Are your students equipped with the proper skills for the future? How do you provide them with the skills they will need for their jobs in 2030? The topic of the following speech held by IATEFL 2019 is about job applications and necessary skills in 2030. The presenters, Mike Mayor and Tim Goodier, speak about the skills that students will need for jobs in the future and how English teachers should cultivate these skills.
What are the employees looking for?
In order to understand what skills teachers should teach their students to be competent for their work in the future, first of all we should find out what the employees are looking for and what their requirements are. To find out the importance of English in the workplace, let’s have a look at the current situation. Back in 2015 Pearson carried out some research. According to it, fluency in English was the second attribute of the top 5 attributes that people were looking for in their employees. Actually, employees look for a workforce that is competent in English.
Another research was published by the British Council in 2018 and that was “Into the future of English in Europe in 2025”. It shows that English will still be needed. And people will be looking for very precise, shorter, very targeted courses and with a very specific goal in mind. Some of those very specific goals are linked to employment – that is to their language needs for the workplace.
How to prioritise language skills according to different professions?
The next question that will surely interest teachers, is how to prioritise language skills and what sources can be used to teach specific language for this or that profession. Onet is a freely available database. It lists every job you will ever have heard of. It shows what specific English you will need if you do this job in English.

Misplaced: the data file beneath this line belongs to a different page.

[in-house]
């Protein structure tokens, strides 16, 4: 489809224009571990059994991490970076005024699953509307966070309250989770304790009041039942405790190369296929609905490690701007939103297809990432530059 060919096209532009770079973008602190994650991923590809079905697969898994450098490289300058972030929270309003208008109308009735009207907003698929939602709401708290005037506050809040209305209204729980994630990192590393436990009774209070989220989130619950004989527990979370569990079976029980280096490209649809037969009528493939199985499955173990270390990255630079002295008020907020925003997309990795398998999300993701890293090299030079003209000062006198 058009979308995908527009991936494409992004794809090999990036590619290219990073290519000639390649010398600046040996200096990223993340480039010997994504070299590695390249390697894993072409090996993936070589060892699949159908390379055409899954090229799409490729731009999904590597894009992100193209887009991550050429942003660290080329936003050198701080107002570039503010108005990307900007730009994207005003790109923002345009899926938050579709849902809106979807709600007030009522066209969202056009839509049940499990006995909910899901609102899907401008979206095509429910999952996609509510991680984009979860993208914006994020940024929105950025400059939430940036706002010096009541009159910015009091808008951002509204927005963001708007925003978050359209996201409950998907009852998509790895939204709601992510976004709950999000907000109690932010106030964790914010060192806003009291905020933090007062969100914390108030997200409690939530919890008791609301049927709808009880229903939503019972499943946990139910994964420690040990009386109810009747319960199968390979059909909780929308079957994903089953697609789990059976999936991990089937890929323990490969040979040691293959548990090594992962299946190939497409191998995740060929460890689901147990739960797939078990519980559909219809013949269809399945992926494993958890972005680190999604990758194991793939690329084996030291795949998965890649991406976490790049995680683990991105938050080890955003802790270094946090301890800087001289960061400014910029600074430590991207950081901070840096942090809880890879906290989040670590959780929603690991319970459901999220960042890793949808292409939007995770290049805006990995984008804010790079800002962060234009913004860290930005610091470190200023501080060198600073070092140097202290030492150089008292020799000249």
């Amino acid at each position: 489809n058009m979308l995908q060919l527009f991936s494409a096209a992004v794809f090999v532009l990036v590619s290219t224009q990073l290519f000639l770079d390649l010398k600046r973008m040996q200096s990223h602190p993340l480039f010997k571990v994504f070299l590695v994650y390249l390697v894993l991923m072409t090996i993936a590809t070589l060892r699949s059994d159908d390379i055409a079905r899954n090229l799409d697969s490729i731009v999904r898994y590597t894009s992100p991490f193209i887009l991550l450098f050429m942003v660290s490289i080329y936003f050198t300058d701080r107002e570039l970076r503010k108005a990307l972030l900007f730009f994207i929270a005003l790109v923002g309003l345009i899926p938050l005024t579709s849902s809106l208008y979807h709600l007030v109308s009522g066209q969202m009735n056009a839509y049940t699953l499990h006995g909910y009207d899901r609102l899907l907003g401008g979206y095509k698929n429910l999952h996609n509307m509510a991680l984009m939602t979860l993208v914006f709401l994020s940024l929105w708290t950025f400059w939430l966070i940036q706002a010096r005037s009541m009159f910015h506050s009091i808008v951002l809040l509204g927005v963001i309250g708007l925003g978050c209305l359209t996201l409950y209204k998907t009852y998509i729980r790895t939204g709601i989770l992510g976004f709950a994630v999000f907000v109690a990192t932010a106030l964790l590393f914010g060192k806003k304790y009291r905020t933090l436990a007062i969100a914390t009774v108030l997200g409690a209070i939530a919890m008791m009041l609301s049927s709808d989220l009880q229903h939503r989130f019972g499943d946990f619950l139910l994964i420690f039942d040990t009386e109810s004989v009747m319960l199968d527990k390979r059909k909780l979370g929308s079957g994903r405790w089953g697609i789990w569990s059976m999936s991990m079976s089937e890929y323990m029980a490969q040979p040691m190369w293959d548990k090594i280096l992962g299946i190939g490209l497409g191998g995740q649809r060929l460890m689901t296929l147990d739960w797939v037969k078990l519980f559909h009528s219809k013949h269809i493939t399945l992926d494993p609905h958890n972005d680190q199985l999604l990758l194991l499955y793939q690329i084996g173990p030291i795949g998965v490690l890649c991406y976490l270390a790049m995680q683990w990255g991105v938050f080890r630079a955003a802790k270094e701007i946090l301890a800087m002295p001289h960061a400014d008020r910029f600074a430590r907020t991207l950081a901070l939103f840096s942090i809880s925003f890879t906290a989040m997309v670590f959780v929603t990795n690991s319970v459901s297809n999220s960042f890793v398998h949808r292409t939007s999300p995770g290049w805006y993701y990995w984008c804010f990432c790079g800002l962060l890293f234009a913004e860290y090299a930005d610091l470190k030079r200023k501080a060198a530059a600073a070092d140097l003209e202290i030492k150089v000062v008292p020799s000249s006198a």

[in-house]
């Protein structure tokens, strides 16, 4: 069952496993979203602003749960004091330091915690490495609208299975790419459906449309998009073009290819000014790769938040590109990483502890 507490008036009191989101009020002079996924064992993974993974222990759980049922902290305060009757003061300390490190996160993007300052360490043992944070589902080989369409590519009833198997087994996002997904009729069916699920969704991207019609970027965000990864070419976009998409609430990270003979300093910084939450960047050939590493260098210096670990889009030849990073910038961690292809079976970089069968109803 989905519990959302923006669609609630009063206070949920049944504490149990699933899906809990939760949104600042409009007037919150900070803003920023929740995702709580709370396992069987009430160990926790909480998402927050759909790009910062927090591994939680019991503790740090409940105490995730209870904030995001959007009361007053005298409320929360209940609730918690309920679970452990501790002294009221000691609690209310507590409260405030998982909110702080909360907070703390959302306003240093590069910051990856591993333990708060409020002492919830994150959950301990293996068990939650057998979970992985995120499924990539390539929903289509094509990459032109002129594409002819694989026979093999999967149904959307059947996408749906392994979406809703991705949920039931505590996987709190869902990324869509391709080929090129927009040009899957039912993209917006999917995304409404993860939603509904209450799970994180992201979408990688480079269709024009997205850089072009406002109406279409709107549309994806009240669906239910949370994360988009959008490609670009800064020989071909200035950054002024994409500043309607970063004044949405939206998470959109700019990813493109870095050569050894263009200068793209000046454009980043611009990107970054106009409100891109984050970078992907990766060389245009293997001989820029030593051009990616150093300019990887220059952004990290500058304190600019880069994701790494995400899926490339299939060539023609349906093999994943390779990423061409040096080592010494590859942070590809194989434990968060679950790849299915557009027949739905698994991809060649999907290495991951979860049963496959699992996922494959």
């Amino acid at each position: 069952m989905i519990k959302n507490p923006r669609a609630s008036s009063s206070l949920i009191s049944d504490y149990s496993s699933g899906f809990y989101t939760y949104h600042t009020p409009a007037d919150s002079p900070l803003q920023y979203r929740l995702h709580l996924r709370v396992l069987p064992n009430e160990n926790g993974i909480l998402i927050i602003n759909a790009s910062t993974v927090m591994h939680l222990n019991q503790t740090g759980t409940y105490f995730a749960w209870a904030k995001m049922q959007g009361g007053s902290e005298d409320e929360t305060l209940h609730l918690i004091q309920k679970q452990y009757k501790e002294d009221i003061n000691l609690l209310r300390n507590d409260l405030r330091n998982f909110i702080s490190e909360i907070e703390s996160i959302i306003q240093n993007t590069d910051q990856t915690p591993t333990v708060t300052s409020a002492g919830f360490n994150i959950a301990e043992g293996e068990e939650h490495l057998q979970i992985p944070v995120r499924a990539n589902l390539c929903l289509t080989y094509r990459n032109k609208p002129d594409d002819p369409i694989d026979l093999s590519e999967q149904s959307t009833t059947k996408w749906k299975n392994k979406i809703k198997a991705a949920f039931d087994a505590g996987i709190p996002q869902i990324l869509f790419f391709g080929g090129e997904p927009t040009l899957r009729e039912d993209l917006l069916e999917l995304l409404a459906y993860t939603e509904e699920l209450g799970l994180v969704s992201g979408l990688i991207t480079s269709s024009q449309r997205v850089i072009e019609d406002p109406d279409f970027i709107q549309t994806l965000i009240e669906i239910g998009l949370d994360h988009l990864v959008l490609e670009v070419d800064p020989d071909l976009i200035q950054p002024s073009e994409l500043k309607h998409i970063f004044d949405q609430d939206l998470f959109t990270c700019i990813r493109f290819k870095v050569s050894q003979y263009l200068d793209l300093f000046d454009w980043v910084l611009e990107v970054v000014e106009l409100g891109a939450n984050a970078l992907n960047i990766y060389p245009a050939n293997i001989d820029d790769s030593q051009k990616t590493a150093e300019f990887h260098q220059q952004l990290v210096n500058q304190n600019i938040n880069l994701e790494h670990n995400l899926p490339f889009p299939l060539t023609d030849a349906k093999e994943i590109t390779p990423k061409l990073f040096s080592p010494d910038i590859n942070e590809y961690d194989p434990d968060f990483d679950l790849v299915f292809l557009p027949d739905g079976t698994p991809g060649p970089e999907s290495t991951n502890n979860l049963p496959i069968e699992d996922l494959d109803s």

What will the job market look like in 2030?
To answer this question, Pearson research that has been carried out recently focuses more on the skills that will be needed for the job market in 2030. If you check Future skills Pearson website, you can find the key skills that employers will be looking for. Another interesting feature that this website offers, is that you can type your age and job and it will tell you how likely it is that your job will be growing in 2030. As for the English teachers, we will still carry on teaching past 2030, because that is one of the growth sectors. When we look at 21st-century skills, whatever we find, goes around critical thinking, creativity, collaboration, communication. And we, as teachers, are in a really strong position to at least allow our students to practice these skills. We do not need to train our students as robots, because we already have robots and computers that can do a lot of things. All we need to do is to educate them to be better humans, to think widely and creatively, to be able to invent and not just do some basic and already known things.
Raising the profile of future skills
The next point the speaker Mike Mayor mentions is the way teachers can credit to the awareness of future skills. Here is one example. If you want your students to differentiate between communication skills, in the group discussion you can ask them to give examples of
- active listening (e.g. asking questions to confirm understanding),
- participation of every member of the group,
- people inviting others to give their opinion,
- polite interruption/disagreement
Next speaker, Tim Goodier, focuses on ‘connectedness’ defining it as transferable soft skills. He mentions that communication and collaboration can be seen in a concrete way, for example in team work, presentation/leadership, peer learning and support, online transactions and discussion. And when we go further and look at the scheme that is beyond the traditional ‘four skills’ model, we will see reception, production, interaction and mediation. It is through the last three ones that the communication and collaboration happens. The learners themselves are expected to do the following learning activities for ‘connectedness’.
- Production – Strategies for initiating communication.
- Interaction – adapting to the communicative demands of messaging, emails, online chat.
- Mediation – bringing ideas and information together in new ways to create a powerful message.
So, as you can see from the presentation, there is a considerable number of sources that can help us as teachers to educate our students with the right skills that are needed for jobs in 2030.
Here you can watch the whole talk.